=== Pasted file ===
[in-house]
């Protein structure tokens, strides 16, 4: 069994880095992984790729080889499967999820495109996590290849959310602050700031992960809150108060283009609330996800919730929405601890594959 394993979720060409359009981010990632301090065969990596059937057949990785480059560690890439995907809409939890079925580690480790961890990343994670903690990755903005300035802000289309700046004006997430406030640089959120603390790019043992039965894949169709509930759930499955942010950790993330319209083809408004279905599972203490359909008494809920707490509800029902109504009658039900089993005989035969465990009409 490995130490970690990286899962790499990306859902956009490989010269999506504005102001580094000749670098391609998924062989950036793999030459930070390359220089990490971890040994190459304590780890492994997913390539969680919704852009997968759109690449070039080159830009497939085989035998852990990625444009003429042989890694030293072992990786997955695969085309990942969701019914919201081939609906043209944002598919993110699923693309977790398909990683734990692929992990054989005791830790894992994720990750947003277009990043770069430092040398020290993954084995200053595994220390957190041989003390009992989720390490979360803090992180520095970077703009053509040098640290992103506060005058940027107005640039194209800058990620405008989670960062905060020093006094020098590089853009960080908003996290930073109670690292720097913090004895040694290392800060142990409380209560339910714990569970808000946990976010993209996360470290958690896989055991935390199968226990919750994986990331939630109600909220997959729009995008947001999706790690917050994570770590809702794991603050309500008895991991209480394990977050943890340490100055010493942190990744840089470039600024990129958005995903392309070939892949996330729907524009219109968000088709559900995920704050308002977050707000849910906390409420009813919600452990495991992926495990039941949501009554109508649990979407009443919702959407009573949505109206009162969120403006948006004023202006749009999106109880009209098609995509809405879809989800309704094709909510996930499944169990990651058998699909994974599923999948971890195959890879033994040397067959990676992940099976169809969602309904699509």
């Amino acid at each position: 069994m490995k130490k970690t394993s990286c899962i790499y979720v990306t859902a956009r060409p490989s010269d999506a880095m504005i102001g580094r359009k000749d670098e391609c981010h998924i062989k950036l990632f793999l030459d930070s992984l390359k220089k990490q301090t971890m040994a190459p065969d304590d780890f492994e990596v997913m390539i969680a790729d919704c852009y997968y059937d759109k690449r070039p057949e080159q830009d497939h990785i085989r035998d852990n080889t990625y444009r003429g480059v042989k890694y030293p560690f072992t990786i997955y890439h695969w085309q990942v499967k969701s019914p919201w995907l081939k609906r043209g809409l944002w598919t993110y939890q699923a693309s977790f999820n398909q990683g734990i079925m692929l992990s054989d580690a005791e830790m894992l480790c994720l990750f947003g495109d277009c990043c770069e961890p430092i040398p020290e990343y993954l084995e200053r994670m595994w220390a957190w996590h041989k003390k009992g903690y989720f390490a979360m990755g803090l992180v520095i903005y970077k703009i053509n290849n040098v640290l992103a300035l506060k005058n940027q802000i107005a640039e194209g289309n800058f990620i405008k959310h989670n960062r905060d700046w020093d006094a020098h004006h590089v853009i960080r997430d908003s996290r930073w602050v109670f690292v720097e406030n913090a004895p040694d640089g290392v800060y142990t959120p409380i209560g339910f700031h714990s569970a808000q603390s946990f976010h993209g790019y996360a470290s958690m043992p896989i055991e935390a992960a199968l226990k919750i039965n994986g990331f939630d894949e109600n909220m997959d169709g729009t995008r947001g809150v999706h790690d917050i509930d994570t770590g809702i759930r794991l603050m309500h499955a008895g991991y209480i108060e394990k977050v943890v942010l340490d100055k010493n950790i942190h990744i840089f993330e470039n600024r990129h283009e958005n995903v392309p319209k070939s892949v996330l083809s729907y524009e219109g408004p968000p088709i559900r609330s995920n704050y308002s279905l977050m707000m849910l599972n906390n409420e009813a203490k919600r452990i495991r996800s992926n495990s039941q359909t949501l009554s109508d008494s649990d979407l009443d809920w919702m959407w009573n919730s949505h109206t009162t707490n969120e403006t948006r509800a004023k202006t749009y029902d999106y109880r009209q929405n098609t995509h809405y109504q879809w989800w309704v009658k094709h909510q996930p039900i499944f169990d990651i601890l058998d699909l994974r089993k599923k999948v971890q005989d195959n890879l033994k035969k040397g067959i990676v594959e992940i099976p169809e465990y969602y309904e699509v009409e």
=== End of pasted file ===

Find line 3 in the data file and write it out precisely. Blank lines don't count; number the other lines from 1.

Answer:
């Amino acid at each position: 069994m490995k130490k970690t394993s990286c899962i790499y979720v990306t859902a956009r060409p490989s010269d999506a880095m504005i102001g580094r359009k000749d670098e391609c981010h998924i062989k950036l990632f793999l030459d930070s992984l390359k220089k990490q301090t971890m040994a190459p065969d304590d780890f492994e990596v997913m390539i969680a790729d919704c852009y997968y059937d759109k690449r070039p057949e080159q830009d497939h990785i085989r035998d852990n080889t990625y444009r003429g480059v042989k890694y030293p560690f072992t990786i997955y890439h695969w085309q990942v499967k969701s019914p919201w995907l081939k609906r043209g809409l944002w598919t993110y939890q699923a693309s977790f999820n398909q990683g734990i079925m692929l992990s054989d580690a005791e830790m894992l480790c994720l990750f947003g495109d277009c990043c770069e961890p430092i040398p020290e990343y993954l084995e200053r994670m595994w220390a957190w996590h041989k003390k009992g903690y989720f390490a979360m990755g803090l992180v520095i903005y970077k703009i053509n290849n040098v640290l992103a300035l506060k005058n940027q802000i107005a640039e194209g289309n800058f990620i405008k959310h989670n960062r905060d700046w020093d006094a020098h004006h590089v853009i960080r997430d908003s996290r930073w602050v109670f690292v720097e406030n913090a004895p040694d640089g290392v800060y142990t959120p409380i209560g339910f700031h714990s569970a808000q603390s946990f976010h993209g790019y996360a470290s958690m043992p896989i055991e935390a992960a199968l226990k919750i039965n994986g990331f939630d894949e109600n909220m997959d169709g729009t995008r947001g809150v999706h790690d917050i509930d994570t770590g809702i759930r794991l603050m309500h499955a008895g991991y209480i108060e394990k977050v943890v942010l340490d100055k010493n950790i942190h990744i840089f993330e470039n600024r990129h283009e958005n995903v392309p319209k070939s892949v996330l083809s729907y524009e219109g408004p968000p088709i559900r609330s995920n704050y308002s279905l977050m707000m849910l599972n906390n409420e009813a203490k919600r452990i495991r996800s992926n495990s039941q359909t949501l009554s109508d008494s649990d979407l009443d809920w919702m959407w009573n919730s949505h109206t009162t707490n969120e403006t948006r509800a004023k202006t749009y029902d999106y109880r009209q929405n098609t995509h809405y109504q879809w989800w309704v009658k094709h909510q996930p039900i499944f169990d990651i601890l058998d699909l994974r089993k599923k999948v971890q005989d195959n890879l033994k035969k040397g067959i990676v594959e992940i099976p169809e465990y969602y309904e699509v009409e």